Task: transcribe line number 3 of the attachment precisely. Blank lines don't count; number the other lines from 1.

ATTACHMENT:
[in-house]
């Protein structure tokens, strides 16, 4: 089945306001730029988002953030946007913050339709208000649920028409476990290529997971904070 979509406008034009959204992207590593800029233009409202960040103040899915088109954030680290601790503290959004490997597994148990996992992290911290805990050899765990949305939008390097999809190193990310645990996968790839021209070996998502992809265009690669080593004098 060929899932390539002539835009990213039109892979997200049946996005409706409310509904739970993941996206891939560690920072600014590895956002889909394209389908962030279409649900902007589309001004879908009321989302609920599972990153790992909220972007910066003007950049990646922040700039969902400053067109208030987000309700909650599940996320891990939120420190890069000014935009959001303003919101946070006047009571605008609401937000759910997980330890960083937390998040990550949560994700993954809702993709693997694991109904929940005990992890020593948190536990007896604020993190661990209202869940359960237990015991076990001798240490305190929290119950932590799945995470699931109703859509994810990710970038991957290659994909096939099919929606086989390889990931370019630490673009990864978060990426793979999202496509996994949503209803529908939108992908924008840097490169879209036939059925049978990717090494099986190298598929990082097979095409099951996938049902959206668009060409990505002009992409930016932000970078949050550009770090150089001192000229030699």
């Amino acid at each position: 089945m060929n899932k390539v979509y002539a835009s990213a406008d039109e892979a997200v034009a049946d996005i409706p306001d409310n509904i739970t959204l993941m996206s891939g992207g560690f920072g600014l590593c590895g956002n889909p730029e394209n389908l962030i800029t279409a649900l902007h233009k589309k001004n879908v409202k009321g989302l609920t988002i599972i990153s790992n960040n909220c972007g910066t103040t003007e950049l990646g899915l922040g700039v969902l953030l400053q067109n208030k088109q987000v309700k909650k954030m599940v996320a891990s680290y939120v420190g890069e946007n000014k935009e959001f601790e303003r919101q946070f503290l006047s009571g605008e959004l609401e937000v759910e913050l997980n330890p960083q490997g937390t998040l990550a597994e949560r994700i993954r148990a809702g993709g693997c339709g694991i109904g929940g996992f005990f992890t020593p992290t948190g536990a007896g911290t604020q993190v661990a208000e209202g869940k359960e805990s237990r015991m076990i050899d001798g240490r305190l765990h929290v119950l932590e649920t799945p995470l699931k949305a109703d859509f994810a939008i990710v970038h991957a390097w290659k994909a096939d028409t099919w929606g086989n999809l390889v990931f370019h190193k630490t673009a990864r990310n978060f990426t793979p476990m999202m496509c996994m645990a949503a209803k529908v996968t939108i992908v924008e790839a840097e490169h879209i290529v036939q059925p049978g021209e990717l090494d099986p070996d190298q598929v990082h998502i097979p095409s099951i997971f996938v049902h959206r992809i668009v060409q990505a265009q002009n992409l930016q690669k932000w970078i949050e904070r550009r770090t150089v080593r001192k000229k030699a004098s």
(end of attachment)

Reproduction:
């Amino acid at each position: 089945m060929n899932k390539v979509y002539a835009s990213a406008d039109e892979a997200v034009a049946d996005i409706p306001d409310n509904i739970t959204l993941m996206s891939g992207g560690f920072g600014l590593c590895g956002n889909p730029e394209n389908l962030i800029t279409a649900l902007h233009k589309k001004n879908v409202k009321g989302l609920t988002i599972i990153s790992n960040n909220c972007g910066t103040t003007e950049l990646g899915l922040g700039v969902l953030l400053q067109n208030k088109q987000v309700k909650k954030m599940v996320a891990s680290y939120v420190g890069e946007n000014k935009e959001f601790e303003r919101q946070f503290l006047s009571g605008e959004l609401e937000v759910e913050l997980n330890p960083q490997g937390t998040l990550a597994e949560r994700i993954r148990a809702g993709g693997c339709g694991i109904g929940g996992f005990f992890t020593p992290t948190g536990a007896g911290t604020q993190v661990a208000e209202g869940k359960e805990s237990r015991m076990i050899d001798g240490r305190l765990h929290v119950l932590e649920t799945p995470l699931k949305a109703d859509f994810a939008i990710v970038h991957a390097w290659k994909a096939d028409t099919w929606g086989n999809l390889v990931f370019h190193k630490t673009a990864r990310n978060f990426t793979p476990m999202m496509c996994m645990a949503a209803k529908v996968t939108i992908v924008e790839a840097e490169h879209i290529v036939q059925p049978g021209e990717l090494d099986p070996d190298q598929v990082h998502i097979p095409s099951i997971f996938v049902h959206r992809i668009v060409q990505a265009q002009n992409l930016q690669k932000w970078i949050e904070r550009r770090t150089v080593r001192k000229k030699a004098s």